From his work, it is very clear that awakening among mind and heart is required in order to awaken the hand for action. For the same, this Abhiyan focused on understanding a basic ideology that land slopes into stream, stream slopes into a river and a river slopes into an ocean. Hence when you throw plastic waste on land it ultimately goes into our oceans where the life below water suffers. We do see images where plastic is found in the stomach of the fishes and turtles by killing them. Sometimes resulting in even extinction of some species of fishes and destruction of some ocean ecosystems.

Awakening among the school going children with the help of this basic concept has impacted in segregation and collection of huge volumes of plastic waste from their homes to recycling. The sense of responsibility, understanding, involvement and service that the children have shown through this act can be easily replicated by all of us. 

If each of us decide to segregate only plastic from our household (which can be easily done) and send it to recycling. We will be contributing towards river revival and can save our rivers and the life below water for sure. Lets act upon it.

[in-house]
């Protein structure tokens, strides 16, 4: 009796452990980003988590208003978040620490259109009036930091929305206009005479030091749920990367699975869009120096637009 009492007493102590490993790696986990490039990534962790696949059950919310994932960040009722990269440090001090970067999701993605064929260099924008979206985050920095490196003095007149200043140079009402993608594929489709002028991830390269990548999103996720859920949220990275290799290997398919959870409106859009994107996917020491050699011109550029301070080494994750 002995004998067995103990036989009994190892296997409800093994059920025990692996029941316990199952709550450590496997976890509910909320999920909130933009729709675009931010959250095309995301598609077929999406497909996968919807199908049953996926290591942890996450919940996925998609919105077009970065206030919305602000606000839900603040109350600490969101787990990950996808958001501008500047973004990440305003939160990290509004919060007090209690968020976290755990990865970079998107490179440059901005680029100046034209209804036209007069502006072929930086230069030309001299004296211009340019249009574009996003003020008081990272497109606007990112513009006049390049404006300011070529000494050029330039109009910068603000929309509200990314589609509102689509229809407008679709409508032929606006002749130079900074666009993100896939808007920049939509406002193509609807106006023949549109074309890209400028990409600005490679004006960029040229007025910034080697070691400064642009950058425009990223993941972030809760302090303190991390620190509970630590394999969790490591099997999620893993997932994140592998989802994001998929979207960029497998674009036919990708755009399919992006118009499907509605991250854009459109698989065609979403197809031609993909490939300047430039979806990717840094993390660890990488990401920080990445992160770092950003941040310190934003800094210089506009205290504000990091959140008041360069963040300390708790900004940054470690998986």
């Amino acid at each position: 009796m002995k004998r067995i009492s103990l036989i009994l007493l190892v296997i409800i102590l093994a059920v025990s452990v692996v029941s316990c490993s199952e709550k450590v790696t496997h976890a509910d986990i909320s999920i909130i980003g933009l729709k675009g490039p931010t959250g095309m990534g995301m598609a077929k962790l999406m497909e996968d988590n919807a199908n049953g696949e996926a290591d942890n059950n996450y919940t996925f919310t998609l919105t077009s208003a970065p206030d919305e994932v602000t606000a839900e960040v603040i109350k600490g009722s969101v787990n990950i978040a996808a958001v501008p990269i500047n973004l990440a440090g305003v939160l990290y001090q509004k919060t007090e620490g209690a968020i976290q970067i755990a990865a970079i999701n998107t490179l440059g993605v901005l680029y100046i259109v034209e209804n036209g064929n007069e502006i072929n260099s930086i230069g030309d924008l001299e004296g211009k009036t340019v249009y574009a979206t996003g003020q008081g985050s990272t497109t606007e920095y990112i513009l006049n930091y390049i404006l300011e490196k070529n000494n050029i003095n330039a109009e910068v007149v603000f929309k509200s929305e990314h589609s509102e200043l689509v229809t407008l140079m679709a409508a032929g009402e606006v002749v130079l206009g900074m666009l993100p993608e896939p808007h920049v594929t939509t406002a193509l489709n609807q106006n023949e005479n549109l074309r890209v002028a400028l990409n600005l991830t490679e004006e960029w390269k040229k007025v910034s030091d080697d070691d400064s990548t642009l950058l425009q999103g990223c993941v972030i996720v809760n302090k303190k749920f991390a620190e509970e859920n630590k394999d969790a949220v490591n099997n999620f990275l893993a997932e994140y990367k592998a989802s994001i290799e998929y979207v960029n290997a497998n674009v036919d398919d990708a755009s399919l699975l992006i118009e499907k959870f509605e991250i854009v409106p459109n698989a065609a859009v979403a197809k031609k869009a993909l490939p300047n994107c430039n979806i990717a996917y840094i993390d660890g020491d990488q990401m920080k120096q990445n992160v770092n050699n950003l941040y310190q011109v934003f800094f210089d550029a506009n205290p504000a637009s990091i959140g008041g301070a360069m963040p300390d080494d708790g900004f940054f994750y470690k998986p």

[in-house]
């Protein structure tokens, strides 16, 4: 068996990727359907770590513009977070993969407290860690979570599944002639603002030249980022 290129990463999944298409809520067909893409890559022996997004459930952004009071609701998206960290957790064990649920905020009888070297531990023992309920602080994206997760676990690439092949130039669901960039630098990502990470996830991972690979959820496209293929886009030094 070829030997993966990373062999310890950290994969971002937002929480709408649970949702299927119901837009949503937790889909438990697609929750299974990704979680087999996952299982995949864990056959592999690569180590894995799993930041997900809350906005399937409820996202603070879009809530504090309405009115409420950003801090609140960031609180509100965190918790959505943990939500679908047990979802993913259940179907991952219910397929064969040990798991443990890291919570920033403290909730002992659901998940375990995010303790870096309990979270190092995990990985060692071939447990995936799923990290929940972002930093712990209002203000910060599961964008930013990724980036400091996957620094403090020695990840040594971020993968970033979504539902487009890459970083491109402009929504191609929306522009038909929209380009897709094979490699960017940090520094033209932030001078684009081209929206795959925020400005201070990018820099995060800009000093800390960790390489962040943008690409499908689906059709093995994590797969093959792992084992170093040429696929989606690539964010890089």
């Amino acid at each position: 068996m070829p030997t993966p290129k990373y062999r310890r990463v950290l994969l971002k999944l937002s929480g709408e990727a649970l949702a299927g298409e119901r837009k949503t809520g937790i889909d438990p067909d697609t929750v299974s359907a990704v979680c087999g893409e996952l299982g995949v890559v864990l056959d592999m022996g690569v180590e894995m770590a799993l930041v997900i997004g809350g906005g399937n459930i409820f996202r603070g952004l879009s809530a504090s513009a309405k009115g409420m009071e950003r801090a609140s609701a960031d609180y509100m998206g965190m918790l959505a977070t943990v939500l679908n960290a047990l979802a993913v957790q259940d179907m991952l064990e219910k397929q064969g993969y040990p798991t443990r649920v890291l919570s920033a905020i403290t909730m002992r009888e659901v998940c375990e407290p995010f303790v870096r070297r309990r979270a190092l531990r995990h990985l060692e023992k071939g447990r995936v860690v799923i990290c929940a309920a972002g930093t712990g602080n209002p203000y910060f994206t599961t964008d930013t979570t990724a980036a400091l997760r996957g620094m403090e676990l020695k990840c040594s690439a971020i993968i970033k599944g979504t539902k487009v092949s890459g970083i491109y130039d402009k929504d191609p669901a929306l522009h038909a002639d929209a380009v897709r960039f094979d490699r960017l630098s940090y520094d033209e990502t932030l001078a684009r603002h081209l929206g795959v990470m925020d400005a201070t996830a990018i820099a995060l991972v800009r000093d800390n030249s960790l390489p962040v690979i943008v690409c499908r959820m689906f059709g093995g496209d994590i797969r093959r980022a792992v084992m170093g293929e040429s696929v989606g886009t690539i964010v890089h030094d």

Pournima Agarkar.




Tuesday, March 6, 2018

My City My Responsibility - Development versus Environment




Sustainable Development

Dear All

Our city is witnessing varied developmental challenges that threaten the very environment of the city both socially as well as ecologically. Few of the development issues that we are facing today is the construction along the riverside and dumping debris and untreated sewage into the river. Allowing construction in the Green and no development zones, de-reserving plots from a bird sanctuary and opening it up for construction and illegally shifting the blue and red flood lines of our river to allow construction etc. This is indeed a threat to our natural resources i.e land, rivers and biodiversity.